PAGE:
Throughout 2020, political contenders of all stripes made the same straightforward promise, one that’s now as familiar to Montana voters as spring runoff or November snowstorms: to be a champion for public lands. This election-year refrain arrived in the form of television ads, campaign mailers and stump speeches. It drove debate responses, spawned attacks and spurred outside groups to sift through voting records in an attempt to glean how sincere the promise might or might not be.

Now, with a slate of newly elected executives and lawmakers preparing to take office in January, that promise will begin to manifest in state and federal policy. The results of several races have already prompted critics to sound alarms about the future of natural resource extraction, environmental protection and public access. The specter of the lands transfer movement cast a shadow over the candidacies of several electoral victors, as well. 

But public lands are far more vast than any single issue or office. Each self-proclaimed champion is one cog in a complex and sprawling mechanism, wielding extraordinary control over one spot on the map and virtually none over another. As Montanans prepare for a new president, a new Congress, a new governor and a new state Legislature, here’s a breakdown of exactly how diverse the public tracts within the state’s borders are, and what to look for in the coming months when it comes to our collective property.


The term “public lands” is an extremely large umbrella covering all lands owned by federal, state or local governments. Public lands are managed by a variety of agencies for a host of purposes.

At the federal level alone, the diversity of public lands is dizzying. The 640 million acres owned by the people of the United States include: national forests managed by the U.S. Department of Agriculture’s Forest Service for multiple uses including oil, natural gas and timber production, wildlife habitat and recreation; national wildlife refuges managed by the U.S. Department of the Interior’s Fish and Wildlife Service; national parks managed by the Interior Department’s National Park Service; and 247.3 million acres of public land managed by the Interior Department’s Bureau of Land Management for resource development, recreation and livestock grazing.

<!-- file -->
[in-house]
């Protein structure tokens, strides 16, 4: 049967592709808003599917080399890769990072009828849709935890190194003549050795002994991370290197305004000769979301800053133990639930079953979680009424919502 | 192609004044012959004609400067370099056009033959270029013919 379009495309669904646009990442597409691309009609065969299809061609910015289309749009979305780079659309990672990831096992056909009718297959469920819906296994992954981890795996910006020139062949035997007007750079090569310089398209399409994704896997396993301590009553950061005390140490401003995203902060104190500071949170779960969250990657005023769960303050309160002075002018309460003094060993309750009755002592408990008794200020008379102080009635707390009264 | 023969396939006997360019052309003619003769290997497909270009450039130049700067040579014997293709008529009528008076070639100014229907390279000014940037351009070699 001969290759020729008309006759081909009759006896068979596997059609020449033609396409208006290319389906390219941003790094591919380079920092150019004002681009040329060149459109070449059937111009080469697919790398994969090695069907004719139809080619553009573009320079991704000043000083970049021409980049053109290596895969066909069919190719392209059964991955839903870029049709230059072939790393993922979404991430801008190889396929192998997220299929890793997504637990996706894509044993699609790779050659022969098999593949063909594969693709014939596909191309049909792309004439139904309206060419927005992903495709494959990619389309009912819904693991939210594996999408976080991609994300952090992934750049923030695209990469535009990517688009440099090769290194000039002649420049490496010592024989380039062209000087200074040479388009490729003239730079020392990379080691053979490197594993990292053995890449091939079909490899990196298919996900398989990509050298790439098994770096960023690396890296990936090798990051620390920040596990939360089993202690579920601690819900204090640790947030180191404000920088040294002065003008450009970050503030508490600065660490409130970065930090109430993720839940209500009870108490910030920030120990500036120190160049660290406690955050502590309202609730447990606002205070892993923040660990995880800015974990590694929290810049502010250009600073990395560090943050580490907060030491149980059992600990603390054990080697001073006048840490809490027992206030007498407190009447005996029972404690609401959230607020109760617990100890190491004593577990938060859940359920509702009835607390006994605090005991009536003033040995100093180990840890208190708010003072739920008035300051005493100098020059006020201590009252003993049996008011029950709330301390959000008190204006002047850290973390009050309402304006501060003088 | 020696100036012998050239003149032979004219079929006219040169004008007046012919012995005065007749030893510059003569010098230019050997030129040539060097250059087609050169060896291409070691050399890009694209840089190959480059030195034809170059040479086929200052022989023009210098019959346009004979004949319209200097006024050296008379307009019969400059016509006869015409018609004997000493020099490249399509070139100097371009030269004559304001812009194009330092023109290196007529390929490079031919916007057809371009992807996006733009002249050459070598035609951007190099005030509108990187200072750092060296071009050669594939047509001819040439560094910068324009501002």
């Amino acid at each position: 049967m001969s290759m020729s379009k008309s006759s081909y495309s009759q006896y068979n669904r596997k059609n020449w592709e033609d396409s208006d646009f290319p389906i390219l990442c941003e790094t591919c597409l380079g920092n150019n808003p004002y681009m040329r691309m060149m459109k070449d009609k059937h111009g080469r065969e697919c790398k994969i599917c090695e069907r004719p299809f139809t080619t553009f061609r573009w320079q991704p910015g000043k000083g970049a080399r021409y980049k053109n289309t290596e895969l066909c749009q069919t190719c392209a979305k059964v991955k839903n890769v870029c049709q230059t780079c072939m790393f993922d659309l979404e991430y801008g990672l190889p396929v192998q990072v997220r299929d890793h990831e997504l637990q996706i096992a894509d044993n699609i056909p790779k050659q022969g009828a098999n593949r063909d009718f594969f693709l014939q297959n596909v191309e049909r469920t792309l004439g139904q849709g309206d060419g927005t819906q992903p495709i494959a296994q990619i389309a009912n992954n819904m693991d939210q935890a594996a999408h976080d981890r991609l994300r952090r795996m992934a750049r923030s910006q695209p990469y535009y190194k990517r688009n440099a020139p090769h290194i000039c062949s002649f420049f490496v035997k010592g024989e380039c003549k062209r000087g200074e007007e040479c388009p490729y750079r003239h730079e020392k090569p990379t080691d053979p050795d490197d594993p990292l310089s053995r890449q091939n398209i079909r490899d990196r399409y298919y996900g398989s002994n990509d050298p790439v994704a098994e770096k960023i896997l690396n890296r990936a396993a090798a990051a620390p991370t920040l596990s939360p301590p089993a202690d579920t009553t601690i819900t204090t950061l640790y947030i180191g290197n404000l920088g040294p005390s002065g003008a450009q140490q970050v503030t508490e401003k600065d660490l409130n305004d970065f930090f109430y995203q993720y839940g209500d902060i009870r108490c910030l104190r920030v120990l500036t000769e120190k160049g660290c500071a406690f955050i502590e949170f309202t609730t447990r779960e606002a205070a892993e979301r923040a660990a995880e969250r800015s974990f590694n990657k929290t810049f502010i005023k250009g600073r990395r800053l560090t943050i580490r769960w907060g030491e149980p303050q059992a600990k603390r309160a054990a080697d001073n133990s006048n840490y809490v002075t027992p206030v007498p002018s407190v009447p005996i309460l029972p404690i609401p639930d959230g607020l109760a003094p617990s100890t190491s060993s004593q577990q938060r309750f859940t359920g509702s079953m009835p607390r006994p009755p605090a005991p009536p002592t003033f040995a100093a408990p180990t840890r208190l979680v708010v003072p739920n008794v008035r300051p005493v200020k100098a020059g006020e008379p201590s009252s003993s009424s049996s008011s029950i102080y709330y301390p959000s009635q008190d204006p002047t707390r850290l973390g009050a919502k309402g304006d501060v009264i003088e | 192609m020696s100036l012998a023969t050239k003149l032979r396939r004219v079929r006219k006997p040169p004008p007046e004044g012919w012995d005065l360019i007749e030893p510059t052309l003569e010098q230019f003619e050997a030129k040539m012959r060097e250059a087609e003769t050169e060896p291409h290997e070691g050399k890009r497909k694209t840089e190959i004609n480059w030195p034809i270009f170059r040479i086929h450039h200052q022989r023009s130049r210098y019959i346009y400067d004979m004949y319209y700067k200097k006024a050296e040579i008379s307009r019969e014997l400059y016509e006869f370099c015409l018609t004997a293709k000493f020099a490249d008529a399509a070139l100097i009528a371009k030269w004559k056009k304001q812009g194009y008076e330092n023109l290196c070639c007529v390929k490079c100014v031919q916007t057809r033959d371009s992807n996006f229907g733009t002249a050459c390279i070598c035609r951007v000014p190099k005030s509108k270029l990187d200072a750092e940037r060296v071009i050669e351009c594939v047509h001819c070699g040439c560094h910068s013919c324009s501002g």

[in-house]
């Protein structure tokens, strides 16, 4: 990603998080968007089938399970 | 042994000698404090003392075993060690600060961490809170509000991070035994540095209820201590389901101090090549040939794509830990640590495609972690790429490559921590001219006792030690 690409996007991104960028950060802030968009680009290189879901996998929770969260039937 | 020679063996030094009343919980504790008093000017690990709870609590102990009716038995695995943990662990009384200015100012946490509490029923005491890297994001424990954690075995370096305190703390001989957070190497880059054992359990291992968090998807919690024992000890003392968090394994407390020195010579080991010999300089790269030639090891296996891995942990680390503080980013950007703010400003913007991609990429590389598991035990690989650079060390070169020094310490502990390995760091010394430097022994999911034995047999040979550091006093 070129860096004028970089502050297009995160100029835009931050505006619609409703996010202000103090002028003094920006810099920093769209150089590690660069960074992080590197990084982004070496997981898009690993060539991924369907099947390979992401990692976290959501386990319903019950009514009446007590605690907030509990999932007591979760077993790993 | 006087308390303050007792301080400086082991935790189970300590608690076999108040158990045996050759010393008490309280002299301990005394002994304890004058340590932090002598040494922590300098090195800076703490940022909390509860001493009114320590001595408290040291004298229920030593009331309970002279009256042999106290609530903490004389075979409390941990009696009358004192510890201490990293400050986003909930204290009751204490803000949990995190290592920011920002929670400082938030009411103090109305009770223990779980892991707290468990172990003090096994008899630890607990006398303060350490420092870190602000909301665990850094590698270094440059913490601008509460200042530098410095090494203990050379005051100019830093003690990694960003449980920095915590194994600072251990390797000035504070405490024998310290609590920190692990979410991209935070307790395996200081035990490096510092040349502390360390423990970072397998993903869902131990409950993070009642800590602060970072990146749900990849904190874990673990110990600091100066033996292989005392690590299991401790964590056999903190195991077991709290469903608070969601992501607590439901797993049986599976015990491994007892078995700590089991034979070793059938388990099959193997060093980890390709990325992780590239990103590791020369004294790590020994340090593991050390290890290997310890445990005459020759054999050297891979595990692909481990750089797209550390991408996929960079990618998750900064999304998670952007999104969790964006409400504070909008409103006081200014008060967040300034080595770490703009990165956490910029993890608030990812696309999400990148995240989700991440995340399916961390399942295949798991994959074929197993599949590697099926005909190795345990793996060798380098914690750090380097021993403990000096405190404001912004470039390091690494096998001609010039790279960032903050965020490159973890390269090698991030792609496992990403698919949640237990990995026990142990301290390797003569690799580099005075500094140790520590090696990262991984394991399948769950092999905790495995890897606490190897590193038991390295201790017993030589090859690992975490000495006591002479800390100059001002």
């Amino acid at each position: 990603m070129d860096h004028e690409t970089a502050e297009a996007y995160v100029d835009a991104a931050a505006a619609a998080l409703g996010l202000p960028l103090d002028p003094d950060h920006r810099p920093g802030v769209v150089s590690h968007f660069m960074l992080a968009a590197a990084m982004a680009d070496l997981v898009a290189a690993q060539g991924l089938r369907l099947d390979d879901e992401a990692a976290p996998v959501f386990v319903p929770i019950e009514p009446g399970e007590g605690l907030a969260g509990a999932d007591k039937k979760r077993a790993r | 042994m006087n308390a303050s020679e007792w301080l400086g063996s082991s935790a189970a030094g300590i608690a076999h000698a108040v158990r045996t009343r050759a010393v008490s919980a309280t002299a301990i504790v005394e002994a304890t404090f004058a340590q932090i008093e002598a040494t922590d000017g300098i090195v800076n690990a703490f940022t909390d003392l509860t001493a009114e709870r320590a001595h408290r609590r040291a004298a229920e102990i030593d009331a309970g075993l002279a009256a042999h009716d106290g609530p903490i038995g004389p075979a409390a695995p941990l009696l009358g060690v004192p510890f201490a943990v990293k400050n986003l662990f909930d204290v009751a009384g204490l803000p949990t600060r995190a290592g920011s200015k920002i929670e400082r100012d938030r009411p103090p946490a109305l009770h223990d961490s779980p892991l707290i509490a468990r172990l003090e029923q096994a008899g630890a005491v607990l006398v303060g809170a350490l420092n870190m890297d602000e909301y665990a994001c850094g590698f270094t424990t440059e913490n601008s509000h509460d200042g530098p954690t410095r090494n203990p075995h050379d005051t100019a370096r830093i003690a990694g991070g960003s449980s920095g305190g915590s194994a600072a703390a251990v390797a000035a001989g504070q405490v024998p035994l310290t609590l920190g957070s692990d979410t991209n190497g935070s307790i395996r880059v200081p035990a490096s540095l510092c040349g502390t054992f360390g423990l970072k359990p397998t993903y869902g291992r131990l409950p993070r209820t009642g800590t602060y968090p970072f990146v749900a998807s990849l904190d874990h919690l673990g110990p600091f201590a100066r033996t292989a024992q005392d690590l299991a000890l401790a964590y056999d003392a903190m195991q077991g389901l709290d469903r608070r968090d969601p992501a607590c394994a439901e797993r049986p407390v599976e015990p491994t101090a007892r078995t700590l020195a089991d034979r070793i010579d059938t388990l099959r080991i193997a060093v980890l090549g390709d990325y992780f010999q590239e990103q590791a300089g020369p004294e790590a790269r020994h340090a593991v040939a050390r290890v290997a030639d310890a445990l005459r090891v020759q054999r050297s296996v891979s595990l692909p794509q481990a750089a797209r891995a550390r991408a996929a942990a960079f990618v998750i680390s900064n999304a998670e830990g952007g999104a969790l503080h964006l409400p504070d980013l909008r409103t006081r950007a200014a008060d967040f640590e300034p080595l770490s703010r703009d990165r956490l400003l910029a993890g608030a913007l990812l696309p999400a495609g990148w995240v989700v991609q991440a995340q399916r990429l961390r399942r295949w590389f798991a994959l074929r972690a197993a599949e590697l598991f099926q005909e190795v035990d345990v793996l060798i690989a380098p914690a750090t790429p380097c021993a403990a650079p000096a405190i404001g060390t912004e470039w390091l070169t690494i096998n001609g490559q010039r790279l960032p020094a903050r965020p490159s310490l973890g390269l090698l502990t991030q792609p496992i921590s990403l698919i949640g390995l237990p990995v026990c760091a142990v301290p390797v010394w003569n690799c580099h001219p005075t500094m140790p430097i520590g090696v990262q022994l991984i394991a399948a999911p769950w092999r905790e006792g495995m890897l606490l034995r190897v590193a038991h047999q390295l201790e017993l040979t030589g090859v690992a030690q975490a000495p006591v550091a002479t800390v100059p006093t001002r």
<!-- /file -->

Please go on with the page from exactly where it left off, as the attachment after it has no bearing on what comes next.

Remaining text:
President Donald J. Trump, flanked by Montana U.S. Sen. Steve Daines, right, signs H.R. 1957, the Great American Outdoors Act, on Tuesday, Aug. 4, 2020, in the East Room of the White House. Credit: Official White House photo by Tia Dufour

More than 26.9 million acres in Montana are federal lands, a portfolio including every category listed above plus national monuments, wild and scenic rivers, national recreation areas and congressionally designated wilderness areas. Much of the decision-making power for how these lands are managed falls to the presidential appointees who oversee the managing agencies, as does some authority to sell or acquire additional land. Funding for federal land management is subject to congressional approval.

The state of Montana owns nearly 5.2 million acres with its borders. The bulk of those are known as school trust lands, and are managed by the state Department of Natural Resources and Conservation to generate revenue for public education through resource development, agricultural leasing and recreation. The DNRC’s management of school trust lands is directed by the state Land Board, made up of all statewide elected officials. Come January, the board will be composed entirely of Republicans — Gov. Greg Gianforte, Attorney General Austin Knudsen, Secretary of State Christi Jacobsen, Superintendent of Public Instruction Elsie Arntzen and State Auditor Troy Downing — for the first time in more than two decades. Following a 2018 Montana Supreme Court ruling, state conservation easements on private lands in Montana no longer require Land Board approval. But the sale of state-owned lands and acquisition of new land from private owners — typically paid for through the Habitat Montana program — do fall under the board’s purview.

Other types of state-owned land include campgrounds, fishing access sites and wildlife management areas operated by Montana Fish, Wildlife and Parks, as well as 55 state parks managed by Montana State Parks. Here, too, control is largely split between the executive and legislative branches, with the governor appointing department heads and replacements for termed-out members of regulatory bodies such as the state Fish and Wildlife Commission, and the Legislature in charge of funding.

In the heat of debates over congressionally designated wilderness, national forest management and state-level land acquisitions and conservation easements, it’s often easy to overlook city and county trails and parks, but these, too, fall under the public lands umbrella. They also draw significant funding from state and federal sources including the Land and Water Conservation Fund, which introduces one of the more recent issues facing public lands at every level.